Now, for online courses at least, their problems have been solved. As noted on Inside Higher Ed:

Prices for a “tutor” vary. Boostmygrades.com advertises a $695 rate for graduate classes, $495 for an algebra class, or $95 for an essay. When Inside Higher Ed, posing as a potential customer, asked for a quote for an introductory microeconomics class offered by Penn State World Campus, noneedtostudy.com offered to complete the entire course for $900, with payment upon completion, and onlineclasshelpers.com asked for $775, paid up front. Most sites promise at least a B in the course.

I typically like to save money and do things for myself, which makes me a bad candidate for this type of service, but as online classes increase in frequency, the fact that we never see our students in person will surely bring up a new set of problems for faculty members. Less money, more problems? Great.

*Don’t forget the soundtrack

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I recently learned that one of my former students has passed away, which is strange. This is actually the second time this has happened, following the student who found out that her cancer had come back near the end of my first semester of teaching. Unlike that student, this student was not particularly engaged in class. In fact, he was my student twice because he failed my intro course the first time he took it and enrolled in my course again over the summer, where he failed again.

When a student fails my course once, I wonder what else the student could have done. When this student failed my course twice, I wondered what else I could have done. The odds were against his academic success. He grew up in a poor area and went to a poor school. He was not prepared for college but was able to attend on an athletic scholarship. In addition to the demanding practice schedule he was frequently distracted from his school work by trips home to visit an ailing relative.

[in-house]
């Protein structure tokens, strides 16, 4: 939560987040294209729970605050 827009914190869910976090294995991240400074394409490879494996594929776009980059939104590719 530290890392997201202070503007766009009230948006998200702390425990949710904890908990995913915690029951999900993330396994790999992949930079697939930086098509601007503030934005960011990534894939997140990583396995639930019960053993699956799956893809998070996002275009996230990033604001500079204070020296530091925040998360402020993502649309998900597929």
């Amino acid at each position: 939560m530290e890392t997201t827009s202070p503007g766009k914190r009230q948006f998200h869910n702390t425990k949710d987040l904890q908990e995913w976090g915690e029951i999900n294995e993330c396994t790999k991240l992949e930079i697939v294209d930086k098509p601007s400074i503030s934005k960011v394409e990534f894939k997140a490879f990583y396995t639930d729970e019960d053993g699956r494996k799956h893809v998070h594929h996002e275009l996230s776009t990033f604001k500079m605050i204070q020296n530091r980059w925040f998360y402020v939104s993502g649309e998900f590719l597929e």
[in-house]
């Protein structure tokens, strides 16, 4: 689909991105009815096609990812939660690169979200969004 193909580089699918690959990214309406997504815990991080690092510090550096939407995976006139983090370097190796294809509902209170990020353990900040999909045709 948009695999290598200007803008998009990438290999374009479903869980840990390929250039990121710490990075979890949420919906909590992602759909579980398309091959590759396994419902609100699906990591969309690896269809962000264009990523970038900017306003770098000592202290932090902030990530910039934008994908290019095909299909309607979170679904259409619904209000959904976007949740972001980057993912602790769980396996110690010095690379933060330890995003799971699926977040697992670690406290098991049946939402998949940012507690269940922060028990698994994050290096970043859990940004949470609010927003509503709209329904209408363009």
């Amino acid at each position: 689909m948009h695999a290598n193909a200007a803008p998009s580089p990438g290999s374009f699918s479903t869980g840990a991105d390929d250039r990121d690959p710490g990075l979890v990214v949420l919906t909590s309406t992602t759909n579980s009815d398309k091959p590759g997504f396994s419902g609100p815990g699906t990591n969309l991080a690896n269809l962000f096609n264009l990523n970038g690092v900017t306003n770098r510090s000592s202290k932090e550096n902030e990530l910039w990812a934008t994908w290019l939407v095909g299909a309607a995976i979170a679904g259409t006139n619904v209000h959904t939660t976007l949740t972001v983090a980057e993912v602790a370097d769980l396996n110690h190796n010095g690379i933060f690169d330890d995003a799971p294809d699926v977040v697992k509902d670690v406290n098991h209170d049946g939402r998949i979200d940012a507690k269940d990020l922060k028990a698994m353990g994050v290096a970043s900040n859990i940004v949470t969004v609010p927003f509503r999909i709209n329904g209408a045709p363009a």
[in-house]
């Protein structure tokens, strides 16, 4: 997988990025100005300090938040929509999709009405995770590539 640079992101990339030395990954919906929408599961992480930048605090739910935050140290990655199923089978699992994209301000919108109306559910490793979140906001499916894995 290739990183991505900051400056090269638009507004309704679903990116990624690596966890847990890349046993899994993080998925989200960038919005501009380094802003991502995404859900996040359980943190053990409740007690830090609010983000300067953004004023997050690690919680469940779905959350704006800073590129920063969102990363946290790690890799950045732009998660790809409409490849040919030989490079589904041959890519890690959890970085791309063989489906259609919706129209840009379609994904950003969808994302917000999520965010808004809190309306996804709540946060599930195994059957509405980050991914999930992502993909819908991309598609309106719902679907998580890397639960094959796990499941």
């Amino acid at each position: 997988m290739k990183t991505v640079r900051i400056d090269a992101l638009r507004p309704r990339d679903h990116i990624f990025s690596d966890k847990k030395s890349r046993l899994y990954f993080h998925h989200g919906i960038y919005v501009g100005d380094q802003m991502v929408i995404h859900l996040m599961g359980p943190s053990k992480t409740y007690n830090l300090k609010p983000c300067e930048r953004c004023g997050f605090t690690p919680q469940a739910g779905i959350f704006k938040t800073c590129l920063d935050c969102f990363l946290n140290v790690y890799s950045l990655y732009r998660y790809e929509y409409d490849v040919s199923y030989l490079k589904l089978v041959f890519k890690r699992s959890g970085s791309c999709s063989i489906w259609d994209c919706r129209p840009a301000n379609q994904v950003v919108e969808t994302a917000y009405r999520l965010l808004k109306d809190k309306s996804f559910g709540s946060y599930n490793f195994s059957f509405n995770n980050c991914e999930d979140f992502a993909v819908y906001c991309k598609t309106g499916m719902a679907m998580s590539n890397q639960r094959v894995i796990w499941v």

The way that students enter our lives, spend 16 weeks with us, and then leave our lives is strange to me. This was especially true when I was teaching in graduate school, since I often taught the same course and repeat students were rare. Still, I sometimes wonder what happened to them. The student who had cancer. The student who was suffering from depression. The only student to have failed one of my courses twice. Regardless of their in-class performance, I always hope that things will work out for them and it is always sad when they don’t.

This student died of an apparent medical condition, not the fact that he failed Introduction to Sociology twice, so it is unlikely that I could have had an effect on his life if I had been more involved in his education. But still, I wonder.

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Any college professor who has received a call from a parent concerned about his or her child’s grade has experienced the wonder of helicopter parenting. While Lareau has demonstrated the involvement that many middle-class parents have in their children’s daily lives, this involvement can also extend past the teenage years (as documented by Arnett in Emerging Adulthood). As Nelson argues in Parenting Out of Control, technological advances are one of the primary factors driving this change. This recent commercial from Google shows us how:

I don’t mean to imply that the increased connections made possible by cell phones, texting, Facebook, and video chatting are necessarily bad (especially when a child’s mother has passed away!), but we are in a period of rapid change when it comes to relationships between parents and their college-age children. It wasn’t that long ago that I started college in a dorm room with one landline phone (and no answering machine) that was shared between five roommates who had to use calling cards to make long-distance calls home!